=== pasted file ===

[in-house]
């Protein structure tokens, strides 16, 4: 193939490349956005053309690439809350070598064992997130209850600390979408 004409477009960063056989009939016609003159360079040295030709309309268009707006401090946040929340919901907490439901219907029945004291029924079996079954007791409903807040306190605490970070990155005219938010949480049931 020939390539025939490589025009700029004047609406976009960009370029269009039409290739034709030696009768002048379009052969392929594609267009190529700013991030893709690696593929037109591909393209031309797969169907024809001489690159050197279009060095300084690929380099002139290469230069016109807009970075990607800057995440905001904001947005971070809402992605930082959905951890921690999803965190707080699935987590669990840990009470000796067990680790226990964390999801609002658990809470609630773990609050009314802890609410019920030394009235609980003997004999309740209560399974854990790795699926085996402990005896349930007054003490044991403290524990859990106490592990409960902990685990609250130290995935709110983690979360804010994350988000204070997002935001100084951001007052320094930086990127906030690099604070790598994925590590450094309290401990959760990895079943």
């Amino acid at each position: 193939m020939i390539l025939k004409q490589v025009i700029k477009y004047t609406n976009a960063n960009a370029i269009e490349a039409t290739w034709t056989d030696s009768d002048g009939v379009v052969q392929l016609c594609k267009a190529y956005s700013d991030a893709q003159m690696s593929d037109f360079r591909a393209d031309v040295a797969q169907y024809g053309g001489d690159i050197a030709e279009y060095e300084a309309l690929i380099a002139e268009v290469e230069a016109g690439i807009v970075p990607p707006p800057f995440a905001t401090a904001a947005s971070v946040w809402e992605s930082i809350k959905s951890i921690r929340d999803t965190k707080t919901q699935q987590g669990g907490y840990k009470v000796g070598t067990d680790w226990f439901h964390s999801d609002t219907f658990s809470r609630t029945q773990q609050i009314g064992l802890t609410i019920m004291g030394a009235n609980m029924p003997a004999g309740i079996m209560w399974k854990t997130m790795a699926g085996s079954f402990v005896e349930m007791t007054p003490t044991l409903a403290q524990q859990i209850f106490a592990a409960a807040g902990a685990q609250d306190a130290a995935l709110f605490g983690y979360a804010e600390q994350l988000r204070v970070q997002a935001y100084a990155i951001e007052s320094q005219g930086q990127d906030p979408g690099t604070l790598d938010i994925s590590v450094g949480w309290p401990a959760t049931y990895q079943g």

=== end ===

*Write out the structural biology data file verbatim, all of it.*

[in-house]
């Protein structure tokens, strides 16, 4: 193939490349956005053309690439809350070598064992997130209850600390979408 004409477009960063056989009939016609003159360079040295030709309309268009707006401090946040929340919901907490439901219907029945004291029924079996079954007791409903807040306190605490970070990155005219938010949480049931 020939390539025939490589025009700029004047609406976009960009370029269009039409290739034709030696009768002048379009052969392929594609267009190529700013991030893709690696593929037109591909393209031309797969169907024809001489690159050197279009060095300084690929380099002139290469230069016109807009970075990607800057995440905001904001947005971070809402992605930082959905951890921690999803965190707080699935987590669990840990009470000796067990680790226990964390999801609002658990809470609630773990609050009314802890609410019920030394009235609980003997004999309740209560399974854990790795699926085996402990005896349930007054003490044991403290524990859990106490592990409960902990685990609250130290995935709110983690979360804010994350988000204070997002935001100084951001007052320094930086990127906030690099604070790598994925590590450094309290401990959760990895079943």
């Amino acid at each position: 193939m020939i390539l025939k004409q490589v025009i700029k477009y004047t609406n976009a960063n960009a370029i269009e490349a039409t290739w034709t056989d030696s009768d002048g009939v379009v052969q392929l016609c594609k267009a190529y956005s700013d991030a893709q003159m690696s593929d037109f360079r591909a393209d031309v040295a797969q169907y024809g053309g001489d690159i050197a030709e279009y060095e300084a309309l690929i380099a002139e268009v290469e230069a016109g690439i807009v970075p990607p707006p800057f995440a905001t401090a904001a947005s971070v946040w809402e992605s930082i809350k959905s951890i921690r929340d999803t965190k707080t919901q699935q987590g669990g907490y840990k009470v000796g070598t067990d680790w226990f439901h964390s999801d609002t219907f658990s809470r609630t029945q773990q609050i009314g064992l802890t609410i019920m004291g030394a009235n609980m029924p003997a004999g309740i079996m209560w399974k854990t997130m790795a699926g085996s079954f402990v005896e349930m007791t007054p003490t044991l409903a403290q524990q859990i209850f106490a592990a409960a807040g902990a685990q609250d306190a130290a995935l709110f605490g983690y979360a804010e600390q994350l988000r204070v970070q997002a935001y100084a990155i951001e007052s320094q005219g930086q990127d906030p979408g690099t604070l790598d938010i994925s590590v450094g949480w309290p401990a959760t049931y990895q079943g």